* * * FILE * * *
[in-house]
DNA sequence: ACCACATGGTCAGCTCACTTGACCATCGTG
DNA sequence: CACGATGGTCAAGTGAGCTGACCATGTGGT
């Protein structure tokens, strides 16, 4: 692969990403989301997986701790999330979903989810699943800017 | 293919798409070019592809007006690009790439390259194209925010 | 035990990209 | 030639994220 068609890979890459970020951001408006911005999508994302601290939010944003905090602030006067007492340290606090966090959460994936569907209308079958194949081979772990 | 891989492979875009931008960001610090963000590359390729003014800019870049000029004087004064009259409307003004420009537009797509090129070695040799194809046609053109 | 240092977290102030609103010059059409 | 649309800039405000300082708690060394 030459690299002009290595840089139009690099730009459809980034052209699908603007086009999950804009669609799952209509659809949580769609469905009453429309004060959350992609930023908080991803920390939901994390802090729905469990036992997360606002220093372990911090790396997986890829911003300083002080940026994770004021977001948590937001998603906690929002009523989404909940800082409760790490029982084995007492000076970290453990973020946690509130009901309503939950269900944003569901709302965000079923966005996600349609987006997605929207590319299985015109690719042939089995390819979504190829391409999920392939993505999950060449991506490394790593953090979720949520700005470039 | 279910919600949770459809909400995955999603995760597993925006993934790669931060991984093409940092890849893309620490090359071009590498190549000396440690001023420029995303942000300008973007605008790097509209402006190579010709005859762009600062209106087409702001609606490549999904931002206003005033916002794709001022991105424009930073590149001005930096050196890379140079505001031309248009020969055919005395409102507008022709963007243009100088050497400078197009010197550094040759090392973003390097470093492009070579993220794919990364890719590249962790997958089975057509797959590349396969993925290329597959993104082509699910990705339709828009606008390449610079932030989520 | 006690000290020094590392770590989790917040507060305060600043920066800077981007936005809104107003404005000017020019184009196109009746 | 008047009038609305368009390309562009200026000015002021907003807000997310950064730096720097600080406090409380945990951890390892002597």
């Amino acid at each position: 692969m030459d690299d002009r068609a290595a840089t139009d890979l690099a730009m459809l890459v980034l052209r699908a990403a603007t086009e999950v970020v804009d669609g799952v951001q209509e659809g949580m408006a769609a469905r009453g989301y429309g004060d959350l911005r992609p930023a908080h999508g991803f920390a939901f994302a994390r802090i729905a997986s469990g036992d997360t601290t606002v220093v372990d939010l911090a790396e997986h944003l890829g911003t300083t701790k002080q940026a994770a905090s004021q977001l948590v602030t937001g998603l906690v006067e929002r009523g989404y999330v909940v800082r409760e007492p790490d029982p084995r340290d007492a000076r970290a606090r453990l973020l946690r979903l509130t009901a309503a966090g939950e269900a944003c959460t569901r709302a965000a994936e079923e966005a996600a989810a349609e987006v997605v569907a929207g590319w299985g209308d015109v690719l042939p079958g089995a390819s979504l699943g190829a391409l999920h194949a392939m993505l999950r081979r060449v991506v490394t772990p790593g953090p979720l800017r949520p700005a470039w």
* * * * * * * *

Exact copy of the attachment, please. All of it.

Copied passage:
[in-house]
DNA sequence: ACCACATGGTCAGCTCACTTGACCATCGTG
DNA sequence: CACGATGGTCAAGTGAGCTGACCATGTGGT
């Protein structure tokens, strides 16, 4: 692969990403989301997986701790999330979903989810699943800017 | 293919798409070019592809007006690009790439390259194209925010 | 035990990209 | 030639994220 068609890979890459970020951001408006911005999508994302601290939010944003905090602030006067007492340290606090966090959460994936569907209308079958194949081979772990 | 891989492979875009931008960001610090963000590359390729003014800019870049000029004087004064009259409307003004420009537009797509090129070695040799194809046609053109 | 240092977290102030609103010059059409 | 649309800039405000300082708690060394 030459690299002009290595840089139009690099730009459809980034052209699908603007086009999950804009669609799952209509659809949580769609469905009453429309004060959350992609930023908080991803920390939901994390802090729905469990036992997360606002220093372990911090790396997986890829911003300083002080940026994770004021977001948590937001998603906690929002009523989404909940800082409760790490029982084995007492000076970290453990973020946690509130009901309503939950269900944003569901709302965000079923966005996600349609987006997605929207590319299985015109690719042939089995390819979504190829391409999920392939993505999950060449991506490394790593953090979720949520700005470039 | 279910919600949770459809909400995955999603995760597993925006993934790669931060991984093409940092890849893309620490090359071009590498190549000396440690001023420029995303942000300008973007605008790097509209402006190579010709005859762009600062209106087409702001609606490549999904931002206003005033916002794709001022991105424009930073590149001005930096050196890379140079505001031309248009020969055919005395409102507008022709963007243009100088050497400078197009010197550094040759090392973003390097470093492009070579993220794919990364890719590249962790997958089975057509797959590349396969993925290329597959993104082509699910990705339709828009606008390449610079932030989520 | 006690000290020094590392770590989790917040507060305060600043920066800077981007936005809104107003404005000017020019184009196109009746 | 008047009038609305368009390309562009200026000015002021907003807000997310950064730096720097600080406090409380945990951890390892002597």
């Amino acid at each position: 692969m030459d690299d002009r068609a290595a840089t139009d890979l690099a730009m459809l890459v980034l052209r699908a990403a603007t086009e999950v970020v804009d669609g799952v951001q209509e659809g949580m408006a769609a469905r009453g989301y429309g004060d959350l911005r992609p930023a908080h999508g991803f920390a939901f994302a994390r802090i729905a997986s469990g036992d997360t601290t606002v220093v372990d939010l911090a790396e997986h944003l890829g911003t300083t701790k002080q940026a994770a905090s004021q977001l948590v602030t937001g998603l906690v006067e929002r009523g989404y999330v909940v800082r409760e007492p790490d029982p084995r340290d007492a000076r970290a606090r453990l973020l946690r979903l509130t009901a309503a966090g939950e269900a944003c959460t569901r709302a965000a994936e079923e966005a996600a989810a349609e987006v997605v569907a929207g590319w299985g209308d015109v690719l042939p079958g089995a390819s979504l699943g190829a391409l999920h194949a392939m993505l999950r081979r060449v991506v490394t772990p790593g953090p979720l800017r949520p700005a470039w």